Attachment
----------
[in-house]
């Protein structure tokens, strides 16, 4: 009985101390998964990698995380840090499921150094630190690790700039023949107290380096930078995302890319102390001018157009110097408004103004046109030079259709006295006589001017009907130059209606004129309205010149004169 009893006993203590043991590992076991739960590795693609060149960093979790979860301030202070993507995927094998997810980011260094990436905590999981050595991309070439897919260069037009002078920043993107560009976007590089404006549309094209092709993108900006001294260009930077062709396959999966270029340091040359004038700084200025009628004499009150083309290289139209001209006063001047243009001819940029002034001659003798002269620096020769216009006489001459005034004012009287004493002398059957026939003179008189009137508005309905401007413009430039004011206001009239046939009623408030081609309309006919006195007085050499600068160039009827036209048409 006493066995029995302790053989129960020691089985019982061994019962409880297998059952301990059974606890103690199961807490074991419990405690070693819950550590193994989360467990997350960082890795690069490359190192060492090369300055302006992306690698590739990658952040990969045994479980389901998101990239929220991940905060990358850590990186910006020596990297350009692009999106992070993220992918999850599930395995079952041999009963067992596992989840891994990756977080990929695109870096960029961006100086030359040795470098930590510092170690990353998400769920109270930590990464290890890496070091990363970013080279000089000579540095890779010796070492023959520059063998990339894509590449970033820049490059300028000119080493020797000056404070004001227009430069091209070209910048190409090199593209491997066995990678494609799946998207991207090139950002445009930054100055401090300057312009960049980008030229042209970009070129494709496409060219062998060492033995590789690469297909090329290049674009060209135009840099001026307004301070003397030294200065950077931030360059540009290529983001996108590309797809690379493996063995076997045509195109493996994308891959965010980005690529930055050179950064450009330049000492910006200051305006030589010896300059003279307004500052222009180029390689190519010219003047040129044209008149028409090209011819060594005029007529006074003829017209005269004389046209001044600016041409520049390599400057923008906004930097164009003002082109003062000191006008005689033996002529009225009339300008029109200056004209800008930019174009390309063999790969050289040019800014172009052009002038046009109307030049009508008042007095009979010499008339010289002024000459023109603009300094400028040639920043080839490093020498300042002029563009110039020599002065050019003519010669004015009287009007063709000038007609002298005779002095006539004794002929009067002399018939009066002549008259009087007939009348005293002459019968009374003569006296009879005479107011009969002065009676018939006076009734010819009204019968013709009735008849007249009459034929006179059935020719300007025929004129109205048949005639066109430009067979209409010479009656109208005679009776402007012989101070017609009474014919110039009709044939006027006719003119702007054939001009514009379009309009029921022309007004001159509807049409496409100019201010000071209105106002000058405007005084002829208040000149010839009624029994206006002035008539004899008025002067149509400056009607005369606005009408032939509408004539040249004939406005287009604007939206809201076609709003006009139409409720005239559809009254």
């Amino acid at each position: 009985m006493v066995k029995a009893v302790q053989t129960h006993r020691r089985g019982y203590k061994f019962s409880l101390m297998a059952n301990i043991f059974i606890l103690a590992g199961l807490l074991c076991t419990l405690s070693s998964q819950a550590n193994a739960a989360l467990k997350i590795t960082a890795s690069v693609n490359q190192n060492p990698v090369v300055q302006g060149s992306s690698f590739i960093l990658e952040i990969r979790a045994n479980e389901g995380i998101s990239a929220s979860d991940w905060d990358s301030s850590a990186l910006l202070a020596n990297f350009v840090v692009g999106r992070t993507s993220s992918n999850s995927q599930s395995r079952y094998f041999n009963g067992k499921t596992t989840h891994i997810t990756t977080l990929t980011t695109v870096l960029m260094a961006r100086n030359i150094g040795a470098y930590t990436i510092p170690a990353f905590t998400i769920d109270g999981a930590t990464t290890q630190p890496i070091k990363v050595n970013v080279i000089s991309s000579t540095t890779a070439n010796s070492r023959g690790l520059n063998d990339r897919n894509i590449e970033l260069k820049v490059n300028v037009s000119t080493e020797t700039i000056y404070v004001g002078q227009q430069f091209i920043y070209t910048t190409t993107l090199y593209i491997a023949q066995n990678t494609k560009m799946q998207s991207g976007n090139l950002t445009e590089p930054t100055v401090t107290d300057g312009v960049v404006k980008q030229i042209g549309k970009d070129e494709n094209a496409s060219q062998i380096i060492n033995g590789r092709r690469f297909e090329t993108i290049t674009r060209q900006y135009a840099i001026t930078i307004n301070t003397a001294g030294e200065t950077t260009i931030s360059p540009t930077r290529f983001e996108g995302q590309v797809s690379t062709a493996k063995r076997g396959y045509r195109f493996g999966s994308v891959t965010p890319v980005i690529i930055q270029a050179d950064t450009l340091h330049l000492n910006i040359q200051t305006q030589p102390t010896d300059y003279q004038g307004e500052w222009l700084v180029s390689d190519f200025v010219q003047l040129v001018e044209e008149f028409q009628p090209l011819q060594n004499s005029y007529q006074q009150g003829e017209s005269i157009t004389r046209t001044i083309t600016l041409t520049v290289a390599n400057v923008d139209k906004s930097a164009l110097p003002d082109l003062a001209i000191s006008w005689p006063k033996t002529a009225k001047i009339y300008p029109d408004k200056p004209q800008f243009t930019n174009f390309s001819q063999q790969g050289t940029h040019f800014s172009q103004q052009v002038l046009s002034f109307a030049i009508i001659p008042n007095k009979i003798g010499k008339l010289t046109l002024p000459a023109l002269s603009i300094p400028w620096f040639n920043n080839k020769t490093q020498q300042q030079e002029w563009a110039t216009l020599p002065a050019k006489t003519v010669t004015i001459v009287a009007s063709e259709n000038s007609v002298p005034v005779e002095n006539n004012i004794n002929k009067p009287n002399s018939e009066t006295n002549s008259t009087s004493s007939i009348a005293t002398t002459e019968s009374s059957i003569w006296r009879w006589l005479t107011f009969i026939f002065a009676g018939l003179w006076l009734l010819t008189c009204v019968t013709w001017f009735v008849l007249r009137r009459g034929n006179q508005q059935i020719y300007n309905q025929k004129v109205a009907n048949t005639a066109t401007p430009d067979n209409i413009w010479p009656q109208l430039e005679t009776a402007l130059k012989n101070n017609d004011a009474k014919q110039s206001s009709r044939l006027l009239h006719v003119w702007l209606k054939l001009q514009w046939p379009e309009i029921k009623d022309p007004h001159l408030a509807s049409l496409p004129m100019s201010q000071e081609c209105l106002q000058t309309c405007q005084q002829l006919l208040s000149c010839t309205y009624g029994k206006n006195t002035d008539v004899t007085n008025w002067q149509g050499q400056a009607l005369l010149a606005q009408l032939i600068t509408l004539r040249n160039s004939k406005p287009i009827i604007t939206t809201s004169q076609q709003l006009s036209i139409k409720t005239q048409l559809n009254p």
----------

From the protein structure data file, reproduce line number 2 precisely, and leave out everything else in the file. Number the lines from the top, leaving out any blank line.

């Protein structure tokens, strides 16, 4: 009985101390998964990698995380840090499921150094630190690790700039023949107290380096930078995302890319102390001018157009110097408004103004046109030079259709006295006589001017009907130059209606004129309205010149004169 009893006993203590043991590992076991739960590795693609060149960093979790979860301030202070993507995927094998997810980011260094990436905590999981050595991309070439897919260069037009002078920043993107560009976007590089404006549309094209092709993108900006001294260009930077062709396959999966270029340091040359004038700084200025009628004499009150083309290289139209001209006063001047243009001819940029002034001659003798002269620096020769216009006489001459005034004012009287004493002398059957026939003179008189009137508005309905401007413009430039004011206001009239046939009623408030081609309309006919006195007085050499600068160039009827036209048409 006493066995029995302790053989129960020691089985019982061994019962409880297998059952301990059974606890103690199961807490074991419990405690070693819950550590193994989360467990997350960082890795690069490359190192060492090369300055302006992306690698590739990658952040990969045994479980389901998101990239929220991940905060990358850590990186910006020596990297350009692009999106992070993220992918999850599930395995079952041999009963067992596992989840891994990756977080990929695109870096960029961006100086030359040795470098930590510092170690990353998400769920109270930590990464290890890496070091990363970013080279000089000579540095890779010796070492023959520059063998990339894509590449970033820049490059300028000119080493020797000056404070004001227009430069091209070209910048190409090199593209491997066995990678494609799946998207991207090139950002445009930054100055401090300057312009960049980008030229042209970009070129494709496409060219062998060492033995590789690469297909090329290049674009060209135009840099001026307004301070003397030294200065950077931030360059540009290529983001996108590309797809690379493996063995076997045509195109493996994308891959965010980005690529930055050179950064450009330049000492910006200051305006030589010896300059003279307004500052222009180029390689190519010219003047040129044209008149028409090209011819060594005029007529006074003829017209005269004389046209001044600016041409520049390599400057923008906004930097164009003002082109003062000191006008005689033996002529009225009339300008029109200056004209800008930019174009390309063999790969050289040019800014172009052009002038046009109307030049009508008042007095009979010499008339010289002024000459023109603009300094400028040639920043080839490093020498300042002029563009110039020599002065050019003519010669004015009287009007063709000038007609002298005779002095006539004794002929009067002399018939009066002549008259009087007939009348005293002459019968009374003569006296009879005479107011009969002065009676018939006076009734010819009204019968013709009735008849007249009459034929006179059935020719300007025929004129109205048949005639066109430009067979209409010479009656109208005679009776402007012989101070017609009474014919110039009709044939006027006719003119702007054939001009514009379009309009029921022309007004001159509807049409496409100019201010000071209105106002000058405007005084002829208040000149010839009624029994206006002035008539004899008025002067149509400056009607005369606005009408032939509408004539040249004939406005287009604007939206809201076609709003006009139409409720005239559809009254």